Boris Mikhailov (photographer)

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Mikhailov in 2002

Boris Andreyevich Mikhailov (Бори́с Андрі́йович Миха́йлов, born August 25, 1938) is a fine art photographer who has been described as one of the most important artists to have emerged from the former USSR.[1]

Life and work[edit]

Born in the former Soviet Union, Mikhailov lived and worked for several decades in his hometown of Kharkiv, Ukrainian SSR. He received an education as an engineer and started to teach himself photography. Today he is one of the most successful and well-known among the photographers who were already active in the Soviet era. His work combines conceptual art and social documentary photography.[citation needed]

Mikhailov had his first exhibition at the end of the 1960s. After the KGB found nude pictures of his wife he was laid off his job as an engineer and started to work full time as a photographer. From 1968 to 1975 he shot several series documenting everyday scenes, the best known of them being the Red Series. In these photographs he mainly used the colour red, to picture people, groups and city-life. Red symbolized the October Revolution, political party and the social system of Soviet society. It is often said[by whom?] that within those works critical elements toward the existing political circumstances can be found.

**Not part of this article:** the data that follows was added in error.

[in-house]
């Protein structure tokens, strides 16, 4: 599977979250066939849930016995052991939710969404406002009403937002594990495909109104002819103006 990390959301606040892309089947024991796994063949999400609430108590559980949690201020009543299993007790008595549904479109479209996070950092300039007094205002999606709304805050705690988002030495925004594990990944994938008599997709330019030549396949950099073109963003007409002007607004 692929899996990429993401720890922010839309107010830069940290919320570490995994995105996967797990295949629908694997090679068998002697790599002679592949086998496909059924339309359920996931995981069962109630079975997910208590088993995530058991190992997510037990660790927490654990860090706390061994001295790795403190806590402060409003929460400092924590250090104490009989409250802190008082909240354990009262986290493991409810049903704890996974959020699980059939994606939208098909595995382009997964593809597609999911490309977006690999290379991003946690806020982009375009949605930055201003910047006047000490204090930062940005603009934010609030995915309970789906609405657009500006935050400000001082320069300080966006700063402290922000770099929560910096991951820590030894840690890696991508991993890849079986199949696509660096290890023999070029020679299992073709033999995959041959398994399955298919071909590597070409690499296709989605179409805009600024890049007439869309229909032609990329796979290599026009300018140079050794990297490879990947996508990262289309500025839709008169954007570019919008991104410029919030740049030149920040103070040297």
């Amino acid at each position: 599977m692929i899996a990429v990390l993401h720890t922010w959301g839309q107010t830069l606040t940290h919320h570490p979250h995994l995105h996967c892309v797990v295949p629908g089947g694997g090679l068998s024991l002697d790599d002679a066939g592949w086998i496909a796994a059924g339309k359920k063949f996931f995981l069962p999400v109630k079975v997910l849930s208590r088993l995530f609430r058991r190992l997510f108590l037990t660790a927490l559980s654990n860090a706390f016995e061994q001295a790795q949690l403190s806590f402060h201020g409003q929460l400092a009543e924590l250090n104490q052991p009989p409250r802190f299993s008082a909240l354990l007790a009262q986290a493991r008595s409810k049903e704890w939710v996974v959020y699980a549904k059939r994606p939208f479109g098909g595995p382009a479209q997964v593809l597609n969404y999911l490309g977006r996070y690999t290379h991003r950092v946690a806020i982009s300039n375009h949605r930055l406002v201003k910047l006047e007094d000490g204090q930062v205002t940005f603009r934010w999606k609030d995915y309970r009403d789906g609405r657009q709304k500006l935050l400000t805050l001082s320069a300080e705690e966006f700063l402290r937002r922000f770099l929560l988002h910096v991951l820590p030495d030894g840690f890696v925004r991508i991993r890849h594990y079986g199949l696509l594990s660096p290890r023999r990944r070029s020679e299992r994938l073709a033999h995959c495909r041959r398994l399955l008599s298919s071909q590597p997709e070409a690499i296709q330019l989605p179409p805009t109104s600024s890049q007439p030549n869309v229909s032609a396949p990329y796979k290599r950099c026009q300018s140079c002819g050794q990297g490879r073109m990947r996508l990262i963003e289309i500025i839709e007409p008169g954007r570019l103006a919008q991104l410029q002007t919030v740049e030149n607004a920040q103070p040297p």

In Mikhailov's Klebrigkeit (1982), he added explanatory notes, or diary-like text.

In Case History, considered an important part of contemporary art,[citation needed] he examines the consequences of the breakdown of the Soviet Union for its people. He systematically took pictures of homeless people. It shows the situation of people who after the breakdown of the Soviet Union were not able to find their place in a secure social system. In a very direct way Mikhailov points out his critique against the "mask of beauty" of the emerging post-Soviet capitalistic way of life.

In 2004 Mikhailov first exhibited in Berlin in an exhibition concerning people living at the edge of society.

Selected solo exhibitions[edit]

Selected collective exhibitions[edit]

Books by Mikhailov[edit]



  1. ^ Page about The Wedding, Mörel Books.


  1. ^ Christine Toomey, "The barefaced cheek of Boris Mikhailov", The Sunday Times, June 3, 2007.
  2. ^ "Revolution vs Revolution". Beirut Art Center. Retrieved 6 February 2012. 
  3. ^ Previous award winners, Hasselblad Foundation.
  4. ^ "About The Photography Prize". The Photographers' Gallery. Retrieved 22 October 2015. 

External links[edit]